Nothing Here But Us Servantless American Chefs: Food Blogs and the Democratization of Culinary CulturePosted: January 3, 2019
In 2007 I received an MA in Food Studies from NYU. Combining my passion for gastronomy with my background in media, I wrote my master’s thesis on food blogs and their various meanings. I hope you enjoy it.
Without the Project I was nothing but a secretary on a road to nowhere, drifting toward frosted hair and menthol addiction. – Julie Powell
Julie Powell is embarking on a domestic quest–to cook, bake, braise and soufflé her way through Julia Child’s eponymous Mastering the Art of French Cooking over the course of one year and to document the entire process online in the food blog entitled The Julie/Julia Project. Or as she puts it:
Government drone by day, renegade foodie by night. Too old for theatre, too young for children, and too bitter for anything else, Julie Powell was looking for a challenge. And in The Julie/Julia Project she found it. Risking her marriage, her job, and her cats’ well-being, she has signed on for a deranged assignment. 
Writing in the frank, self-deprecating, ironic style of self-published zines, novels by Douglas Copeland and the lyrics of 1990’s indie rock band Pavement, Powell leads her readers through a whirlwind of Foie de Veau à la Moutard and Potage Parmentier, with forays into the brilliance of Buffy the Vampire Slayer, navigating friendships and troubles in her marriage. There are crepes that don’t flip, lobsters needing sacrificing and copious amounts of alcohol consumed. Powell struggles with each dish, as well
Creative Mornings is a lecture series for creative types. It’s coffee, breakfast and a guest speaker, it’s free, and it happens once a month in cities all over the world. Creative people thrive in a community; these mornings offer a sense of belonging often missing in our workplaces, as well as inspiration and caffeine. Not a bad way to start the day.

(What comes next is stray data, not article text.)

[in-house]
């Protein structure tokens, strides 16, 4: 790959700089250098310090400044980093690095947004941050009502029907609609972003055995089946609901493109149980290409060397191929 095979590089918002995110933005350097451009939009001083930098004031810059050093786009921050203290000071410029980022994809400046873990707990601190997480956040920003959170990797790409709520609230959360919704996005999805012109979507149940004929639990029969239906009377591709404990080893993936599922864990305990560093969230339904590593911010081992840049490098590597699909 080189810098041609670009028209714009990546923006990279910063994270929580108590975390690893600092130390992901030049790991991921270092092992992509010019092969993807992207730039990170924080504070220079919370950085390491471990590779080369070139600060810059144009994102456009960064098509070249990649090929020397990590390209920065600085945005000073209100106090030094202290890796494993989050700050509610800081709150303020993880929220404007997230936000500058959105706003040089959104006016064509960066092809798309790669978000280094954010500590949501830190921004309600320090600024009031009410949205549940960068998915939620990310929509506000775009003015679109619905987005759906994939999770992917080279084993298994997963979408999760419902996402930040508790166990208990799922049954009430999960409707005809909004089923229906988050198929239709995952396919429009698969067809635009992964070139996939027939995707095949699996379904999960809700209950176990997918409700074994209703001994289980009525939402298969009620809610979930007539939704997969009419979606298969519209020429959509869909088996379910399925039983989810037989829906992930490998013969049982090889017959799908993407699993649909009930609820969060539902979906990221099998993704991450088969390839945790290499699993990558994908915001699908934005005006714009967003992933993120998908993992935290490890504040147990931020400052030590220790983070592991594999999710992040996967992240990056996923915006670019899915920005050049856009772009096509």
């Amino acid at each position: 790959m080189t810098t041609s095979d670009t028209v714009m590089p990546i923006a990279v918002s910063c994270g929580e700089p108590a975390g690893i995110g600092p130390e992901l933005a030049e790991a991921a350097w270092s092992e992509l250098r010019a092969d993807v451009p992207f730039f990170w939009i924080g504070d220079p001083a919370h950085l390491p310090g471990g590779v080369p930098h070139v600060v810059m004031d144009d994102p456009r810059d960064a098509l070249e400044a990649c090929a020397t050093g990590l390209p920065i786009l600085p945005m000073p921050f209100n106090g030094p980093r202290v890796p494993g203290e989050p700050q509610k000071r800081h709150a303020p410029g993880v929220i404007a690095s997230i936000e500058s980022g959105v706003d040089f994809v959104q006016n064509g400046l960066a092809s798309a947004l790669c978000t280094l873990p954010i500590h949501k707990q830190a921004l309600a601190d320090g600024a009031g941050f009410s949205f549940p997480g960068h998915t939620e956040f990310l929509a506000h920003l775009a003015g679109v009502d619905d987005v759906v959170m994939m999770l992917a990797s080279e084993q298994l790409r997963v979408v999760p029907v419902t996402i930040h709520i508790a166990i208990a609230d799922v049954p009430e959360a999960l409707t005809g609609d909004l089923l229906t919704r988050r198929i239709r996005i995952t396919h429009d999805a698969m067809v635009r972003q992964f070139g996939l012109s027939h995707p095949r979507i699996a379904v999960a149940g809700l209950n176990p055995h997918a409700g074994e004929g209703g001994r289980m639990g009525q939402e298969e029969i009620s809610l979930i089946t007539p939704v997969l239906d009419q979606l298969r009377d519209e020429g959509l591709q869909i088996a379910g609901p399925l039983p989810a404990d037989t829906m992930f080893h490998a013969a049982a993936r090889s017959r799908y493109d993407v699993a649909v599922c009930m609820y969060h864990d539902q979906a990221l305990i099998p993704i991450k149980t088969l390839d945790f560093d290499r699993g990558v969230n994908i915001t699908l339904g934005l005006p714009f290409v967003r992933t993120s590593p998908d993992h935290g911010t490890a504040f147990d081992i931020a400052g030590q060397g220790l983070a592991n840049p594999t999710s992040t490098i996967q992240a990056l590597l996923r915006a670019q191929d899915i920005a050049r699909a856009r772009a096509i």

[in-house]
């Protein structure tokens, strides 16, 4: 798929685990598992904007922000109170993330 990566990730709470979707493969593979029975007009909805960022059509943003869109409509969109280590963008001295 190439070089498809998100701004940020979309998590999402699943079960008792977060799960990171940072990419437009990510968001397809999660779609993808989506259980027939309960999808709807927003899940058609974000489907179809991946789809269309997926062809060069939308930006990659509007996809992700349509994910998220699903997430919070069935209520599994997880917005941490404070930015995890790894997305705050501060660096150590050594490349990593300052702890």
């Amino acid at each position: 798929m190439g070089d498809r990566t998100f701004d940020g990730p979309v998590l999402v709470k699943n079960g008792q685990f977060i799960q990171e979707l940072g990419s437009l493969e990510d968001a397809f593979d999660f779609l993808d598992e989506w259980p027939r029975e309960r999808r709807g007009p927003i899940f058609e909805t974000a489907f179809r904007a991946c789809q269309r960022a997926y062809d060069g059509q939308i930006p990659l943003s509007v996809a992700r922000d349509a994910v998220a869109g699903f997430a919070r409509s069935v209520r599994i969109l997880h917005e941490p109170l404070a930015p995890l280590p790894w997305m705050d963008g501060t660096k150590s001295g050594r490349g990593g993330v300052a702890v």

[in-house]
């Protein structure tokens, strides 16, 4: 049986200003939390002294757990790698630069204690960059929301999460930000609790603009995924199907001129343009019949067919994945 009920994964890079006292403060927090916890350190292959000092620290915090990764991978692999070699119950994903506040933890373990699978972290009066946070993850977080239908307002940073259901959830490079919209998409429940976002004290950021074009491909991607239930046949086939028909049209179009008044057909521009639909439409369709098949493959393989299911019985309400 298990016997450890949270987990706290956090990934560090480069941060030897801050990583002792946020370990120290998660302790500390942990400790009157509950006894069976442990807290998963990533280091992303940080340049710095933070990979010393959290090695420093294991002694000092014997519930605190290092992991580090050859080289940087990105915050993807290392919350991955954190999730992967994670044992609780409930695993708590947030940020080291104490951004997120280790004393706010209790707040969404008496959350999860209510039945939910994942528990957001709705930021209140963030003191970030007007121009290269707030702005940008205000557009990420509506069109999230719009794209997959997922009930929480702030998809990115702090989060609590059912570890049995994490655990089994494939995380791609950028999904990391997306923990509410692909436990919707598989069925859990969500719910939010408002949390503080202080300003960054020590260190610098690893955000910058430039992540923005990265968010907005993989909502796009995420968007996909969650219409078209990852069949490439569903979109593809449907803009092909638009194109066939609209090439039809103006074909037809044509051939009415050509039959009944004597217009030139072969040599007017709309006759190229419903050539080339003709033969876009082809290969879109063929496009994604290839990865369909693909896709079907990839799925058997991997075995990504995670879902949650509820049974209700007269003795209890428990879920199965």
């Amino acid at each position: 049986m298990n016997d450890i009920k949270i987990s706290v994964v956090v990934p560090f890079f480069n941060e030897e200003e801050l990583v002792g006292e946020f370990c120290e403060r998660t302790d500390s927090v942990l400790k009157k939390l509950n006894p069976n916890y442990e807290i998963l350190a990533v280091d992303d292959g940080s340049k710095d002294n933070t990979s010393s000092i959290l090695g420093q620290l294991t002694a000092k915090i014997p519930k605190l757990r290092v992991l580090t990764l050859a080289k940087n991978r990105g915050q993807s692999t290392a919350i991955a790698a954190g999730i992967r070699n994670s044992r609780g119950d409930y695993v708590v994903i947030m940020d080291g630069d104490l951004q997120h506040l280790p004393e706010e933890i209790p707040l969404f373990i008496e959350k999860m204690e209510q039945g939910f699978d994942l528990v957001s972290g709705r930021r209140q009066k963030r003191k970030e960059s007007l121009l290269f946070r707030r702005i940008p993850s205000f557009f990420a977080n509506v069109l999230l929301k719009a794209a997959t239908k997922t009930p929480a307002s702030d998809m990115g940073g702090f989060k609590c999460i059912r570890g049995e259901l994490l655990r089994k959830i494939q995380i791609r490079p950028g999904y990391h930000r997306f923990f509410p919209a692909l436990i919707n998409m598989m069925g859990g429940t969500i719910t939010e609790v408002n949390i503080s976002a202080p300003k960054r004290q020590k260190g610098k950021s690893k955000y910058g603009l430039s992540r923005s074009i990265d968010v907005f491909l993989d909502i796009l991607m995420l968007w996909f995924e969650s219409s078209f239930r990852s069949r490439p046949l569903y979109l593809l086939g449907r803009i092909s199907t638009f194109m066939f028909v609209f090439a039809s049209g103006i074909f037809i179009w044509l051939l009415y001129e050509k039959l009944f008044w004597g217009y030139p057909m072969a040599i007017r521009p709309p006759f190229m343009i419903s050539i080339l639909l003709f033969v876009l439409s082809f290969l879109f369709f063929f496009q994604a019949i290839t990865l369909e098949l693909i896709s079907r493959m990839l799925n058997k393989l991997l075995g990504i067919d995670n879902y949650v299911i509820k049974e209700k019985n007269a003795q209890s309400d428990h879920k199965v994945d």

With the right brand, going weird is often the best strategy.
My students often ask me for advice on coming up with creative ideas. But they don’t really want advice. They want THE ANSWER or some sort of formula.
But creativity is one of those tricky skills that you don’t learn by following a formula, by memorization, or by hiring a tutor. Creativity requires trial and error, mucking about in your brain and, most importantly, perseverance. Finally, it requires us all to risk looking stupid or failing. Out of several bad ideas comes a really good one.
So, no, I don’t have the answer. But I do have some tips. Sometimes they work, sometimes they don’t. Perhaps you’ll find them interesting.
- Go for quantity over quality. Come up with twenty to thirty bad ideas and then refine a few until they are good.
- Check email, Twitter, the NY Times. Go back to number 1.
- Look at art.
- See how other people have solved similar problems.
- Procrastinate and then wake up at 2 am with a good idea.
- Talk through the problem with a friend. In the process of outlining the issues, the answer sometimes comes.
- Brainstorm: Write the main problem on a post-it and place it in on a blank wall. Let your mind free-associate any ideas that related to that one problem. then group the ideas on the wall according to by subject. Then stare at the wall until the solution appears or does not appear.
- Order food.
- Watch HGTV.
- Keep trying until you get it right.*
*This is the most important thing to do.
If you follow me on Twitter, you probably know I have a (purely harmless) writer crush on Sam Sifton. For the uninitiated and un-smitten, Sifton writes about food for The Sunday Times Magazine and he was previously a national editor, restaurant critic and culture editor of The Times.